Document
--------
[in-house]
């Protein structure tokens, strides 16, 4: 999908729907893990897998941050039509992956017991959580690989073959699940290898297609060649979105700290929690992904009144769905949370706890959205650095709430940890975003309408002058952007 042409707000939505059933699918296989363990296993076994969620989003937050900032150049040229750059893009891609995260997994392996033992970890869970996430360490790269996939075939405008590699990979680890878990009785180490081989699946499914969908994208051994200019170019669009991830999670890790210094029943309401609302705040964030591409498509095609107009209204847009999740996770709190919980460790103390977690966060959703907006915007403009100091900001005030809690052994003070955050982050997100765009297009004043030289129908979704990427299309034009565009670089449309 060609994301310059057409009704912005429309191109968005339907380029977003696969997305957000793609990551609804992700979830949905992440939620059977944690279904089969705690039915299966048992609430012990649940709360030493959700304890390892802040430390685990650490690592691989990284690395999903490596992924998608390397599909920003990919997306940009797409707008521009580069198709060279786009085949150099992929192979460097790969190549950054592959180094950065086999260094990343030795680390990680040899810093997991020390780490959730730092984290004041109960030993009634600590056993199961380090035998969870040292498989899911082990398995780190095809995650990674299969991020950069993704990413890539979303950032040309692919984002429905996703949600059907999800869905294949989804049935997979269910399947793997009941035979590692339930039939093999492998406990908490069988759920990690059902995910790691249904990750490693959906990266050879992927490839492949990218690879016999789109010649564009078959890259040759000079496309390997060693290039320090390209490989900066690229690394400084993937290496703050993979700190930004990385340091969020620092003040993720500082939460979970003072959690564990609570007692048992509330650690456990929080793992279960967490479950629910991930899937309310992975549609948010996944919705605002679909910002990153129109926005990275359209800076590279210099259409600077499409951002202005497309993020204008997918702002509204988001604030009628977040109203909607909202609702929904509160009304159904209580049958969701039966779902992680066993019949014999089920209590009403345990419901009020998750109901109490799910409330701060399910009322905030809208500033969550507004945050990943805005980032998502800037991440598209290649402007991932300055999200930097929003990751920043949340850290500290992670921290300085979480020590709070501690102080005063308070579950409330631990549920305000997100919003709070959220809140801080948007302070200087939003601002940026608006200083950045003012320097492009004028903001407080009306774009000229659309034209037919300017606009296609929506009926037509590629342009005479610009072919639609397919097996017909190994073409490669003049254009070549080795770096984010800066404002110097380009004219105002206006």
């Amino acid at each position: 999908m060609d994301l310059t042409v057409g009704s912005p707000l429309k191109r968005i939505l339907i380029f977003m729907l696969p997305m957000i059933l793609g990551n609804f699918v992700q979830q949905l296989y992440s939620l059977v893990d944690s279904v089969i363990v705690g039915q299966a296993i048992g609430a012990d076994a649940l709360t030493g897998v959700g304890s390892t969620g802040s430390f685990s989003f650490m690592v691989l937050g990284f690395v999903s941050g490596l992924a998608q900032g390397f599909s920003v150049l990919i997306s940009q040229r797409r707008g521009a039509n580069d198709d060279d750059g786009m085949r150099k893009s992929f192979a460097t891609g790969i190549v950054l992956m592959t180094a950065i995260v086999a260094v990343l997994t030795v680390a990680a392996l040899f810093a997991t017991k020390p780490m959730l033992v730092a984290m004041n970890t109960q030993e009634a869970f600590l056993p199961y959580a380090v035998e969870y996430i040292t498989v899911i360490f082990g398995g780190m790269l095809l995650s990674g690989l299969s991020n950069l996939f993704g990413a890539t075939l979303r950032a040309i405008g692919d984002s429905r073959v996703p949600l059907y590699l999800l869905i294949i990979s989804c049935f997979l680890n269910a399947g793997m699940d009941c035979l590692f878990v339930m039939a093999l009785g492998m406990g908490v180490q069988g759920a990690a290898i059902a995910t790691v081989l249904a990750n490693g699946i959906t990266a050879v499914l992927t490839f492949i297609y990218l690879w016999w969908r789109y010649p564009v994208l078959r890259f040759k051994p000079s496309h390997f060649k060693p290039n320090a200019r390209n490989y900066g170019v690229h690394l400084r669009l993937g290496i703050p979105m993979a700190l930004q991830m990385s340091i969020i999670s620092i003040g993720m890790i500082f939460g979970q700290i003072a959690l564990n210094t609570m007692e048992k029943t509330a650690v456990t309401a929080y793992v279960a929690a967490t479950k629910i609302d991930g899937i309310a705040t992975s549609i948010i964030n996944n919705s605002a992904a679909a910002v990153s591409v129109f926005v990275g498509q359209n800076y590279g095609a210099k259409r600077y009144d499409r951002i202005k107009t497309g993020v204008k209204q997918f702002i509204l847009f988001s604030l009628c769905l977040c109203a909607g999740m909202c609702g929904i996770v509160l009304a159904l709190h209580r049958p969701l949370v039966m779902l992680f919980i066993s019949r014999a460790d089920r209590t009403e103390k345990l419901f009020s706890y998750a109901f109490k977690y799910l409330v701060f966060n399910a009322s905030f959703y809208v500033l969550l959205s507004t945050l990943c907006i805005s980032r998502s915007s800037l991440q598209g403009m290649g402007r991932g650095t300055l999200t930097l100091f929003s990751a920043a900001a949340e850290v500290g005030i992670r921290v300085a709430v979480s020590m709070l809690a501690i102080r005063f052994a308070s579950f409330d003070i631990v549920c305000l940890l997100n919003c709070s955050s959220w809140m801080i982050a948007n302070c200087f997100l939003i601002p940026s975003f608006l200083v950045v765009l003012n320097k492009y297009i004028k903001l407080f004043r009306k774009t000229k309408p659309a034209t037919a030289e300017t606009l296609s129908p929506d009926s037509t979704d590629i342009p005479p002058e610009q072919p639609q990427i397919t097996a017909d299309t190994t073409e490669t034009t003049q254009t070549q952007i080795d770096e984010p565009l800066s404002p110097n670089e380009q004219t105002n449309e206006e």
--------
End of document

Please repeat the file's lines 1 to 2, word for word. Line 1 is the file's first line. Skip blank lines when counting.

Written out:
[in-house]
């Protein structure tokens, strides 16, 4: 999908729907893990897998941050039509992956017991959580690989073959699940290898297609060649979105700290929690992904009144769905949370706890959205650095709430940890975003309408002058952007 042409707000939505059933699918296989363990296993076994969620989003937050900032150049040229750059893009891609995260997994392996033992970890869970996430360490790269996939075939405008590699990979680890878990009785180490081989699946499914969908994208051994200019170019669009991830999670890790210094029943309401609302705040964030591409498509095609107009209204847009999740996770709190919980460790103390977690966060959703907006915007403009100091900001005030809690052994003070955050982050997100765009297009004043030289129908979704990427299309034009565009670089449309 060609994301310059057409009704912005429309191109968005339907380029977003696969997305957000793609990551609804992700979830949905992440939620059977944690279904089969705690039915299966048992609430012990649940709360030493959700304890390892802040430390685990650490690592691989990284690395999903490596992924998608390397599909920003990919997306940009797409707008521009580069198709060279786009085949150099992929192979460097790969190549950054592959180094950065086999260094990343030795680390990680040899810093997991020390780490959730730092984290004041109960030993009634600590056993199961380090035998969870040292498989899911082990398995780190095809995650990674299969991020950069993704990413890539979303950032040309692919984002429905996703949600059907999800869905294949989804049935997979269910399947793997009941035979590692339930039939093999492998406990908490069988759920990690059902995910790691249904990750490693959906990266050879992927490839492949990218690879016999789109010649564009078959890259040759000079496309390997060693290039320090390209490989900066690229690394400084993937290496703050993979700190930004990385340091969020620092003040993720500082939460979970003072959690564990609570007692048992509330650690456990929080793992279960967490479950629910991930899937309310992975549609948010996944919705605002679909910002990153129109926005990275359209800076590279210099259409600077499409951002202005497309993020204008997918702002509204988001604030009628977040109203909607909202609702929904509160009304159904209580049958969701039966779902992680066993019949014999089920209590009403345990419901009020998750109901109490799910409330701060399910009322905030809208500033969550507004945050990943805005980032998502800037991440598209290649402007991932300055999200930097929003990751920043949340850290500290992670921290300085979480020590709070501690102080005063308070579950409330631990549920305000997100919003709070959220809140801080948007302070200087939003601002940026608006200083950045003012320097492009004028903001407080009306774009000229659309034209037919300017606009296609929506009926037509590629342009005479610009072919639609397919097996017909190994073409490669003049254009070549080795770096984010800066404002110097380009004219105002206006």